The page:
“Every task we perform that requires executive functions like planning, analytical problem solving, short- term memory, and decision making is handled by the prefrontal cortex of our brain,” says Madeleine Homan-Blanchard, master certified coach and co-founder of Coaching Services at The Ken Blanchard Companies in a new article for Ignite!.
“It’s where we choose our behaviors and then act according to how we choose. But in order to keep our brain operating effectively for ourselves, we have to keep our prefrontal cortex nourished and well-rested,” explains Homan-Blanchard.
“Our prefrontal cortex is a resource hog in terms of glucose and rest. Its performance is also impacted by hydration, exercise, and sleep. In some ways it’s like a gas tank. Every decision we make—from the mundane to the most critical—uses up a little bit of gas.”
“That’s why it is so important to know yourself and know how to schedule certain kinds of activities when your brain is going to be at its best. You want to schedule planning, brainstorming, and other creative activities while your brain is fresh. What you don’t want to do is schedule a meeting or a challenging conversation where you’re going to have to use a lot of self-control at the end of a brutal day.”
The one time when no answer is the best answer
Roy Baumeister, professor of psychology at Florida State University and co-author of the best-selling book, Willpower, says that the people who are known for making the best decisions are usually considered the most well-balanced and the smartest people. But, he notes, what may be really be true about those people is that they just know when not to make to make a big decision.
Homan-Blanchard echoes that opinion and also has some advice for couples.
“You know the old adage that in marriage, you shouldn’t go to bed angry? Well, that’s wrong—especially for couples who work a lot, have kids, and have bills piling up. Having a serious discussion, and trying to reach resolution to an argument, late at night, is really a bad idea.”
So is forging ahead when someone comes running into your office demanding a big decision at 6:30 in the evening when you’re packing up and walking out the door, explains Homan-Blanchard. “The only decision for a leader to make in that position is to wait until the morning, because, chances are, you are not capable of making a good decision in that moment. Unless you’ve previously thought about it, made the decision, and just haven’t reported it back, that’s different. But if you actually haven’t made the decision yet, it is unwise because it simply won’t be the best decision.”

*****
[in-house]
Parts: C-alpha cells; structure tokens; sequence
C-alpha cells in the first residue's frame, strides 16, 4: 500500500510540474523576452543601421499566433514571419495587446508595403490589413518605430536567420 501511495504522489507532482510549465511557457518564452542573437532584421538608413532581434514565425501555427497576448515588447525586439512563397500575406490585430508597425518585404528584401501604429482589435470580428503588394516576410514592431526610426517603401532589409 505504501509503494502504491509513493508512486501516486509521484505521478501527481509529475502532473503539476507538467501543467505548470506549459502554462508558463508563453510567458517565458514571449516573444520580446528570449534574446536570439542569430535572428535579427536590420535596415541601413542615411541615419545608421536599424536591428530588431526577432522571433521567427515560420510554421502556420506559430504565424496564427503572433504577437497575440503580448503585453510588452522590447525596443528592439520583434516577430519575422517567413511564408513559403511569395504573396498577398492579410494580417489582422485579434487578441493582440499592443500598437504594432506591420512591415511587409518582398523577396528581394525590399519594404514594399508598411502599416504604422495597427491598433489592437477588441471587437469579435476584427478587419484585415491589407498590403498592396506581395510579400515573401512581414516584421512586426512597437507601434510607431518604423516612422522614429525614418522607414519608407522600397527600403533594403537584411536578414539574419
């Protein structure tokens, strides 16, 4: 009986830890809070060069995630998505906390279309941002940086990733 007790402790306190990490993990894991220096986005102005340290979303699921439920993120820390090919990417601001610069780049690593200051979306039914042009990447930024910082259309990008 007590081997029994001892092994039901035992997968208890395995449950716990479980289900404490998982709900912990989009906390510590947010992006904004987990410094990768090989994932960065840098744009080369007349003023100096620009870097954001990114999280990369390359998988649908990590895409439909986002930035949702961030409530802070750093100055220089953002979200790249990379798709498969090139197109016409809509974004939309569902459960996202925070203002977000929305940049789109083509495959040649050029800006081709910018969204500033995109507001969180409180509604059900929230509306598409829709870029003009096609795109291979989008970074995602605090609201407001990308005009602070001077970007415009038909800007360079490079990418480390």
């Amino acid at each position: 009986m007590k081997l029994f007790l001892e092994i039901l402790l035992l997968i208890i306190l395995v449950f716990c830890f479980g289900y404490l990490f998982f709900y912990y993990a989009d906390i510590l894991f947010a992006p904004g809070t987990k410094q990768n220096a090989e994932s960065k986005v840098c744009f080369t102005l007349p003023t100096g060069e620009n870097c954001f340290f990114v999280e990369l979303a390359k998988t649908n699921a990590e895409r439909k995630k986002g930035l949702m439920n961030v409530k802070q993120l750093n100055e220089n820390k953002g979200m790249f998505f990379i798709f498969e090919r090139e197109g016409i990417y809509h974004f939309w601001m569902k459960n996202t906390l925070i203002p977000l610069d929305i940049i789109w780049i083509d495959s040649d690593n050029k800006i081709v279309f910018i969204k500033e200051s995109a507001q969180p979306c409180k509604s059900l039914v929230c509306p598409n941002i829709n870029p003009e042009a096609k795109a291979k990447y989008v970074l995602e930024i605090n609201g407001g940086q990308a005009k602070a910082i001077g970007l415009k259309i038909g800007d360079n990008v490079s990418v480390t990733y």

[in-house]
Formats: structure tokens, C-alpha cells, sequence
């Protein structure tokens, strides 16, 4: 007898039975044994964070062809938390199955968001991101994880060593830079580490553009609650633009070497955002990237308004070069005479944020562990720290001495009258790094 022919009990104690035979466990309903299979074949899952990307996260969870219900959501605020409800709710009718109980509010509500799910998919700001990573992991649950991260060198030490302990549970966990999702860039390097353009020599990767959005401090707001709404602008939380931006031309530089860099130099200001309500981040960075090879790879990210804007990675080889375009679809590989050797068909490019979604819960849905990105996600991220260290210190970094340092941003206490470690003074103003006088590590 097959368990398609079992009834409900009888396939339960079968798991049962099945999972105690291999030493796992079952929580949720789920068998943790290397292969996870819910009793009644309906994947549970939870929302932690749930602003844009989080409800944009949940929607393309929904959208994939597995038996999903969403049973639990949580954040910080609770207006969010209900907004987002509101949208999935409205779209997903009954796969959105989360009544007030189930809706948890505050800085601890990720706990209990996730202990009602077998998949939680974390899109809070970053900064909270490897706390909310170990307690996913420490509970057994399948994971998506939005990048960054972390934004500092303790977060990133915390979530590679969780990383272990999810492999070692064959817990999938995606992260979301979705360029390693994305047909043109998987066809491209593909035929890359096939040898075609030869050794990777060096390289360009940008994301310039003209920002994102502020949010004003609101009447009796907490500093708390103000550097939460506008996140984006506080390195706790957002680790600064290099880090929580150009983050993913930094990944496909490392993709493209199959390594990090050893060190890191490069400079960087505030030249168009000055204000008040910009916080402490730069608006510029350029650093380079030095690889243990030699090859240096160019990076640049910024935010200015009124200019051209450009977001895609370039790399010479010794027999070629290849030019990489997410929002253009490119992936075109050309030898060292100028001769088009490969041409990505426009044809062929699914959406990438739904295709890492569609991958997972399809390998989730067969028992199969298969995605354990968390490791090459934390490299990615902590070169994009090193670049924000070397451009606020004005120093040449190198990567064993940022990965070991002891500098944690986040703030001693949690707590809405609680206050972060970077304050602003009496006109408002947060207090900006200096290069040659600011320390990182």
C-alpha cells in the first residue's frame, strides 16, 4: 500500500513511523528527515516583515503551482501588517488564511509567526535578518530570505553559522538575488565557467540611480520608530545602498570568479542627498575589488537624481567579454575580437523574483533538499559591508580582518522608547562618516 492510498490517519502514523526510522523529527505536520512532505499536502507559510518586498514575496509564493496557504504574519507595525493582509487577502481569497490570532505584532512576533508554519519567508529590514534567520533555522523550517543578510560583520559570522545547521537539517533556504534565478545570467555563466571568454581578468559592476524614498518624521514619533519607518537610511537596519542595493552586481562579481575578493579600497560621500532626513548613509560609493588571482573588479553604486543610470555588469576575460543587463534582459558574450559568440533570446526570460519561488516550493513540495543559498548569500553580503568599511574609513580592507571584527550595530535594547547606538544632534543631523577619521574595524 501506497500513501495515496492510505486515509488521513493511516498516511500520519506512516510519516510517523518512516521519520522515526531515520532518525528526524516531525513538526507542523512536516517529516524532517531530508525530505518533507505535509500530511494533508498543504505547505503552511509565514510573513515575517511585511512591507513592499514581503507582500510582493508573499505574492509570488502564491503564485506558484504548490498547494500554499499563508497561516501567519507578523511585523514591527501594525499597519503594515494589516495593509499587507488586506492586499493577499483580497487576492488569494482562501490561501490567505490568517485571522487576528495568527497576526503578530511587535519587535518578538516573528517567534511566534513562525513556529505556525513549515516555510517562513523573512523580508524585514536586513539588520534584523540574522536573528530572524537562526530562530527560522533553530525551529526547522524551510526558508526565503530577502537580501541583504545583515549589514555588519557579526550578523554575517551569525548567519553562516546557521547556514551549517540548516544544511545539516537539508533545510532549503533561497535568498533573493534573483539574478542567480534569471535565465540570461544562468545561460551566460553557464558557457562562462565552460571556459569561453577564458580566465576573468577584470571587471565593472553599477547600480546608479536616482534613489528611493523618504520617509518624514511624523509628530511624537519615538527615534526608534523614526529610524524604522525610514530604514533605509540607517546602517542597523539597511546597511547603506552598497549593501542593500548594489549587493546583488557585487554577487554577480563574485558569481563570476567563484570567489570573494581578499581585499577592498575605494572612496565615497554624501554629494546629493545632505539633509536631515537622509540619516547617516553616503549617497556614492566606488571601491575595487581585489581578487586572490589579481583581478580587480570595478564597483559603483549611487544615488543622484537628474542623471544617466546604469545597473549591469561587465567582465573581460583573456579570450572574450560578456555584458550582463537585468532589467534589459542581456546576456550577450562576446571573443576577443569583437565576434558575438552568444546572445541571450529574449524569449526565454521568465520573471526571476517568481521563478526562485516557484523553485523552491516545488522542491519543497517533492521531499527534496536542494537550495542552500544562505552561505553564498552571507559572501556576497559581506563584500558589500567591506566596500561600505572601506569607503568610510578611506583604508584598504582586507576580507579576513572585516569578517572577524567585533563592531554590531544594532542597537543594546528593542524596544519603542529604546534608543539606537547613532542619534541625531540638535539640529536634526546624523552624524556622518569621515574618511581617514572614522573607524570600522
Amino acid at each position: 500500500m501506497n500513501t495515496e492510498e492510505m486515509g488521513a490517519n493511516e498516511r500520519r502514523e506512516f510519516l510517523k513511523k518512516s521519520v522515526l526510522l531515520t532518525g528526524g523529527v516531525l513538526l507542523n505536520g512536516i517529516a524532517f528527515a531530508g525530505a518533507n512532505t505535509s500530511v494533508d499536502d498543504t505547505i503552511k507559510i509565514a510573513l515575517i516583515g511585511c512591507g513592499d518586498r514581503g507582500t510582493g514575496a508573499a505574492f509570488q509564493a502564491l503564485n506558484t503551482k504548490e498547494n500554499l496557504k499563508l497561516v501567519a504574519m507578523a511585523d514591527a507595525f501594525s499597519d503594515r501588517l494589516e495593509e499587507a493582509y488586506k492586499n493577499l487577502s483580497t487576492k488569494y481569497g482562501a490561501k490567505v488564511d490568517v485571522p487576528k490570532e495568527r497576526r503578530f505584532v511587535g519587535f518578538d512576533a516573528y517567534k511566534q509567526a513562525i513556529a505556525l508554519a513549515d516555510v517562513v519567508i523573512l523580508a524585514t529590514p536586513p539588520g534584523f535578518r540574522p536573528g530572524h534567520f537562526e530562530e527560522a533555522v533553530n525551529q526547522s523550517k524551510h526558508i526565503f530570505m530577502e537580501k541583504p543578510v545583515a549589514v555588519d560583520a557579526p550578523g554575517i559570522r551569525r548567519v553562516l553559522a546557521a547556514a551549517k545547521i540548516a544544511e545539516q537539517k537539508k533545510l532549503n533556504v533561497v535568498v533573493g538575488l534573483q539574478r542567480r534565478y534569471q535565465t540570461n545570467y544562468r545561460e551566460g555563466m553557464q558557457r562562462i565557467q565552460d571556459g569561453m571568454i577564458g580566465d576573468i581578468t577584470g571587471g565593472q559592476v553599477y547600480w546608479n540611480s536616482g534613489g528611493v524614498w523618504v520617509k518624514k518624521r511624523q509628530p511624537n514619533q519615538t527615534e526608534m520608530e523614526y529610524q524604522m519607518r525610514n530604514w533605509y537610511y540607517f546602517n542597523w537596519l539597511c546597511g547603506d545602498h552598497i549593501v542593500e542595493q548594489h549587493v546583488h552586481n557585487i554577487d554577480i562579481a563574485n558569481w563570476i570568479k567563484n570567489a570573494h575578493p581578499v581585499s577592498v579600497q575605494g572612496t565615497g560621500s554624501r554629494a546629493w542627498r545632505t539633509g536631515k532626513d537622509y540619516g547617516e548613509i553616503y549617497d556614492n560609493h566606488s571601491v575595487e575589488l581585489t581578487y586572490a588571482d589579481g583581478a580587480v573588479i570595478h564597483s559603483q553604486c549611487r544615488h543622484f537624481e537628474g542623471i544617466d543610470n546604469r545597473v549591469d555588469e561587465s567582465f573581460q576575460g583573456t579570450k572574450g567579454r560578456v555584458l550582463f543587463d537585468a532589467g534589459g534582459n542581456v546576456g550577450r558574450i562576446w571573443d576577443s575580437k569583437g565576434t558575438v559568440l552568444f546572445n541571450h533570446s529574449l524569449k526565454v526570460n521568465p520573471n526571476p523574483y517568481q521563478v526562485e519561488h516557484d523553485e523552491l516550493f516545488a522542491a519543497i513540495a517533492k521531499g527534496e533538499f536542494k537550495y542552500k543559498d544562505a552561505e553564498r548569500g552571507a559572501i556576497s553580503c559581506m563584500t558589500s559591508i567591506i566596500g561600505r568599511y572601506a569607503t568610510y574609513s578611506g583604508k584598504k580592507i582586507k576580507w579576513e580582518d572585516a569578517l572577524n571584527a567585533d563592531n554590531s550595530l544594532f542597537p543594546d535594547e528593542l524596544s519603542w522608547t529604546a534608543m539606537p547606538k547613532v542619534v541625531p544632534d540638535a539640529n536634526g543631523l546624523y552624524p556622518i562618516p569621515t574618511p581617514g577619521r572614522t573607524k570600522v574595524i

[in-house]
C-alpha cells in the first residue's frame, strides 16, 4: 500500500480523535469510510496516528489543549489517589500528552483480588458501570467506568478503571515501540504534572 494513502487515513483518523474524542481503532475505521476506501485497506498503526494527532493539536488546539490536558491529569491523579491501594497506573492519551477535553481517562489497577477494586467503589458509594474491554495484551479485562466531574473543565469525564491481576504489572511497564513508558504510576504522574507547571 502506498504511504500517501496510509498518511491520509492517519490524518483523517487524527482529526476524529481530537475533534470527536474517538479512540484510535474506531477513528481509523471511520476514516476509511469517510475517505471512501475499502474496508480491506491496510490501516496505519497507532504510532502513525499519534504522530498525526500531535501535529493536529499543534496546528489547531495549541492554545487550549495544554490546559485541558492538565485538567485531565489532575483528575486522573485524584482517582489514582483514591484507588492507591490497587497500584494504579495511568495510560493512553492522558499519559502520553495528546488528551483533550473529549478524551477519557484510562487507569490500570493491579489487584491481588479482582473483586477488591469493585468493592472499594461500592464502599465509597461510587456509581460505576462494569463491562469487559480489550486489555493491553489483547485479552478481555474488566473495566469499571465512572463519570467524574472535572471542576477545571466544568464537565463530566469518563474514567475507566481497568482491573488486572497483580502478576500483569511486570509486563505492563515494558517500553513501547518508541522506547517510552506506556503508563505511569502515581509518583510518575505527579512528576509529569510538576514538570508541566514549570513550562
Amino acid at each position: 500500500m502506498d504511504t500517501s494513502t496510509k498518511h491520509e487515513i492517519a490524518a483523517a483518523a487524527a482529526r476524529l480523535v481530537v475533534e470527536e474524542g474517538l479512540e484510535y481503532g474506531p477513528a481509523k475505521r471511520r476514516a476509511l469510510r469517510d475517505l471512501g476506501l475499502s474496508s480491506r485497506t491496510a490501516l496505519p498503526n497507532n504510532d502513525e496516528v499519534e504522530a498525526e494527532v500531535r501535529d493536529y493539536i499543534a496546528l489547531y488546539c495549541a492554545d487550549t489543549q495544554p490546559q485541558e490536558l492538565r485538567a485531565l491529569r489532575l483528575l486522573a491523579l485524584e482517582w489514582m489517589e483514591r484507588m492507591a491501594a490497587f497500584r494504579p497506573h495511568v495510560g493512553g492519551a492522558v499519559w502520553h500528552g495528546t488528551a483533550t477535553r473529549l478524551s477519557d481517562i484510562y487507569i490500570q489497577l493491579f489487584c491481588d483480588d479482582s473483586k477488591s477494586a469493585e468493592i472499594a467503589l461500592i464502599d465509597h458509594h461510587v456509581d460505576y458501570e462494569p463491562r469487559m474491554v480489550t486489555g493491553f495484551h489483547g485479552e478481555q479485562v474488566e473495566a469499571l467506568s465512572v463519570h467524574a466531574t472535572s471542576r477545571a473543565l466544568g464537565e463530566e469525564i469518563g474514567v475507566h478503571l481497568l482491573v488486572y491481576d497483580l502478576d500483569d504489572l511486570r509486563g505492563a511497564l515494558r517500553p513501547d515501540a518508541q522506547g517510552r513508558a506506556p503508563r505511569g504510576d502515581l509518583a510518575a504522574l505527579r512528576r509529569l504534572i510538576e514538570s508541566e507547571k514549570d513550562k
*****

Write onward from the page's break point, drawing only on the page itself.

Three strategies for better decision-making
For leaders looking to improve the quality of their thinking and decision making, Homan-Blanchard recommends a couple of strategies.
- Set limits. Identify your best times for creative, innovative, and challenging work situations. Create, protect, and utilize those times for your most difficult tasks.
- Create processes and routines. The more routine that you can create for yourself, the more “gas” you can save for other decisions.
- Practice extreme self care. Don’t underestimate the importance of proper rest and good nutrition.
Clear, calm, well-reasoned thinking is a hallmark of all good leaders. Don’t forget the physical dimension of mental processes. Take care of your brain so it can take care of you.
To read more of Homan-Blanchard’s thinking and advice check out her complete interview here. Also take a look at a webinar that she is conducting on April 3, The Leader’s Guide to the Executive Brain. It’s free, courtesy of Cisco WebEx and The Ken Blanchard Companies.
2 thoughts on “Poor leadership behavior? It might be your brain’s fault—here’s why”
Good points. Better decision making could also be achieved by delegating it. I see many leaders who are making way too many decisions on subjects their employees might as well have taken.
I do not advocate lassiez faire leadership. However, by empowering employees to think and deicide for themselves the leader could free up more resources to make the important decisions instead of all the decisions.
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